Rio Tinto is more confident about the demand outlook for its commodities than six months ago as hopes for a US recovery outweigh concerns of contagion from the European debt crisis, chairman Jan du Plessis told shareholders at the agm on Thursday.
Promising signs of a US recovery have improved the global picture in the past six months, he said.
“China is not growing at the same rate as we have seen in recent years, but the rate of growth is still very favourable in comparison to global economic growth,” du Plessis said.
“Over the longer term, we continue to believe the outlook remains strong with demand for many of the products we produce expected to double over the next 20 years,” he added.
Rio Tinto’s ceo Tom Albanese expects growth to come from emerging economies, he said.
“China has become an economic and political force, and is likely to be the next superpower. India’s development is another remarkable story that few were writing about just a decade or two ago. And parts of Africa are now showing that there too, the old clichés are fading and a new order is taking shape,” Albanese said.
But rising costs like soaring gasoline prices and general market volatility were some of the key concerns for the company, he said.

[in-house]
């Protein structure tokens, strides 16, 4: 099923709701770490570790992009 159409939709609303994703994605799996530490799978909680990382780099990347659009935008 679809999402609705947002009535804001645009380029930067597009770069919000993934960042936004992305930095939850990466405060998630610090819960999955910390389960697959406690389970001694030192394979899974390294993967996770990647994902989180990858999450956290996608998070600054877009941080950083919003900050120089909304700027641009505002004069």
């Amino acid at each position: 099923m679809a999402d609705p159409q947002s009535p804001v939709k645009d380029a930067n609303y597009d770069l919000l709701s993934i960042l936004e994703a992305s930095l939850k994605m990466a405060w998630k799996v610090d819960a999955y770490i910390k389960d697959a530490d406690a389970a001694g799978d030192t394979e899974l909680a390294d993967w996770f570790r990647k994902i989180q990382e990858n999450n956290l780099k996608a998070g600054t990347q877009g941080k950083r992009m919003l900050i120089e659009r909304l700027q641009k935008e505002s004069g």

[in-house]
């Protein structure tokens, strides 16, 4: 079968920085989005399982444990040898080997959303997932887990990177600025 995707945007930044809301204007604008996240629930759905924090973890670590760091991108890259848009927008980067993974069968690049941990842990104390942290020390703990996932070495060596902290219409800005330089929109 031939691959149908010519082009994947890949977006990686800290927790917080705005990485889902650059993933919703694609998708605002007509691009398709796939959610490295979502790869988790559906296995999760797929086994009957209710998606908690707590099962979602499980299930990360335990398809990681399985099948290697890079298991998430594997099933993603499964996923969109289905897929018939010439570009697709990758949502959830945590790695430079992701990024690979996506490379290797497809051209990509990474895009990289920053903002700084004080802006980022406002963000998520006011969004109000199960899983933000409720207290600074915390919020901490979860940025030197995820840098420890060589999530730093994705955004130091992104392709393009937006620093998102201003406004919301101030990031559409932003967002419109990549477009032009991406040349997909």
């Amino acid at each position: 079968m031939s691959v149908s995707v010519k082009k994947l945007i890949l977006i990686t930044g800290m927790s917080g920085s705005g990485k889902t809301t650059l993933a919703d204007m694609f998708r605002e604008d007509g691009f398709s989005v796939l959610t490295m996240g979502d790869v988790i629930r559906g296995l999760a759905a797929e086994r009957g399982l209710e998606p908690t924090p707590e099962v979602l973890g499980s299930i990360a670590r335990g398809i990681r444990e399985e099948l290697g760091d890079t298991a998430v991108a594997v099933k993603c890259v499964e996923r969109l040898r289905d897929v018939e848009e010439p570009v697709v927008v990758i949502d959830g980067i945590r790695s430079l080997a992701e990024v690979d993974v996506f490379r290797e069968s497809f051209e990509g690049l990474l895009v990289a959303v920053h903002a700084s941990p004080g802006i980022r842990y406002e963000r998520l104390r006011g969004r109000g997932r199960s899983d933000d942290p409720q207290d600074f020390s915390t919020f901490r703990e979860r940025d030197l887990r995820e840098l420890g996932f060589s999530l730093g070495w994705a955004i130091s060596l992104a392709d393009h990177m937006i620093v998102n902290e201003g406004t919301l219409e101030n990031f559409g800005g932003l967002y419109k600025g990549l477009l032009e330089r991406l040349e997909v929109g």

“Increasing costs are an industry-wide problem, particularly in hotspots like here in Queensland, and I am determined to be on the front foot in tackling this challenge, “Albanese said.
“We are not immune from cost pressures,” he said.
In the longer term, deposits are becoming more difficult to find and technically more difficult to develop, he said.
“The trend towards greater resource nationalism is further adding to the risks and the costs of development, increasing the costs of capital and reducing the incentive to invest,” he added.
Rio Tinto continues to focus on the expansion of its Pilbara iron ore project, it said.
“The expansion of our Pilbara iron ore operations is, we believe, the highest quality project of its kind in the sector, which means it is the best value creator for you, our shareholders,” Albanese said.
Rio increased its capacity at Pilbara to 230 million tpy in 2012 from 225 million tpy in 2011.
“Everything is now in place for the expansion to 283 million tpy [by the end of 2013], and potentially to 353 million tpy [by first half of 2015],” Albanese said.
Rio expects the aluminium sector to face challenges for some time on rising Chinese supply and higher costs.
The company has taken an $8.9 million impairment charge for its aluminium operations.
Last year, Rio said it will sell 13 of its aluminium assets as part of its focus on cutting costs.
But the company sees future growth opportunities in exporting bauxite to China from Weipa in the Western Cape region of Australia.
Copper supply continues to be tight leading to strong prices over the last year, Rio said.
“Our copper grades were generally lower last year, but are predicted to recover in the second half of 2012,” Albanese said.
“We are working on studies for growth at tier one copper projects at La Granja in Peru, Kennecott Utah Copper in the US, and Escondida in Chile, as well as bringing the Oyu Tolgoi copper-gold project in Mongolia into production in 2013,” he said.